A middle-sized Andrew Lloyd Webber success when it first appeared in 1989, Aspects of Love is now chiefly remembered as the show that propelled Michael Ball to stardom and produced the mega hit Love Changes Everything.
Trevor Nunn’s well-received 2010 Menier Chocolate Factory revival tightened up this heady tale of romantic entanglements between five people spread over three decades and this stripped back Hope Mill Theatre production elevates the show into an unalloyed masterwork.
Paring back the orchestration to just two pianos and percussion adds immediacy to one of Lloyd Webber’s most persuasive scores, bringing the storytelling to the fore and allowing the potency of Don Black and Charles Hart’s lyrics to punch through.
The Hope Mill’s intimate performing space creates an almost suffocating intensity, perfectly in keeping with the passions and thwarted love being enacted onstage. Jason Denvir’s shutter-festooned set ably conjures up the bohemian playgrounds of Paris and Venice, a perfect backdrop for director Jonathan O’Boyle and choreographer Sam Spencer-Lane to create a series of strikingly backlit tableaus, reaching their peak with the intoxicating tango that accompanies Hand Me the Wine and the Dice.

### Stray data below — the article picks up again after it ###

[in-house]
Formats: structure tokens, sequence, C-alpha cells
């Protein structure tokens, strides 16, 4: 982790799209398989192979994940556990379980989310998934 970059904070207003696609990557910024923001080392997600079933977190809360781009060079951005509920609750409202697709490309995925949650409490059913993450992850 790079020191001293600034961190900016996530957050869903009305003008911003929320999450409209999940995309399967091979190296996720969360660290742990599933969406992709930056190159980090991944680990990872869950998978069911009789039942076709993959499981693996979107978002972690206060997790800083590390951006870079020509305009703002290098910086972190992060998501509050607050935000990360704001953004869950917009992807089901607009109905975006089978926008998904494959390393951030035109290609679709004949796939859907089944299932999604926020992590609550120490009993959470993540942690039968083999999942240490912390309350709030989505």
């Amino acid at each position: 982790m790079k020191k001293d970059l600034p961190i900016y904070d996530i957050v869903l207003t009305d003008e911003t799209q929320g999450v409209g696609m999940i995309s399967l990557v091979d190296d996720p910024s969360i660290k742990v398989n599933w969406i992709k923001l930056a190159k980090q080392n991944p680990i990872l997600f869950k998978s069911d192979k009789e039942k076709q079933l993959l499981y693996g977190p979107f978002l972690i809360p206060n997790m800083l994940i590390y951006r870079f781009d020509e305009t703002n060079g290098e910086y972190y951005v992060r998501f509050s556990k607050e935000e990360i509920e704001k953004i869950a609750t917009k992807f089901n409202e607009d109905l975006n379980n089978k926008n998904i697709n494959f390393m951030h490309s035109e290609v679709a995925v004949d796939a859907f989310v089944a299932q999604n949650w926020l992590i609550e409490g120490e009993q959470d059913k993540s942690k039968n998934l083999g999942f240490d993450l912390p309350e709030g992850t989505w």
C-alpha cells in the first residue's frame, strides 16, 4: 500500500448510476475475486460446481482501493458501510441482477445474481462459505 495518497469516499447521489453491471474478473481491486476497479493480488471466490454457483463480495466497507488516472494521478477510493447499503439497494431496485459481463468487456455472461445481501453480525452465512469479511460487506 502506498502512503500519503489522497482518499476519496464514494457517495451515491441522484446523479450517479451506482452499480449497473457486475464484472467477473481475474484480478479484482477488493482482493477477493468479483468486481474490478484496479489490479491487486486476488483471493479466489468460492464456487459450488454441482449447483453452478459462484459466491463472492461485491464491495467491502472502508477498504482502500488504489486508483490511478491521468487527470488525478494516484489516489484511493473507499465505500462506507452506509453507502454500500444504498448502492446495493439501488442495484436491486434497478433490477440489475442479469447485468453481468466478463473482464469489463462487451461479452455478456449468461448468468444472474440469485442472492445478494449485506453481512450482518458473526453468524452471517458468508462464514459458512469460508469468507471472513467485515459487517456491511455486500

It’s a fluidly urgent concoction that demands total precision from its leads, and they don’t disappoint. Felix Mosse has just the right level of burning intensity and wounded indignity as Alex and he combines to great effect with Kelly Price as the unfettered Rose, one corner of a love triangle that eventually becomes a pentagon. Love, as portrayed here, is a messy, complex business. This production captures that perfectly but also executes it with note-perfect precision.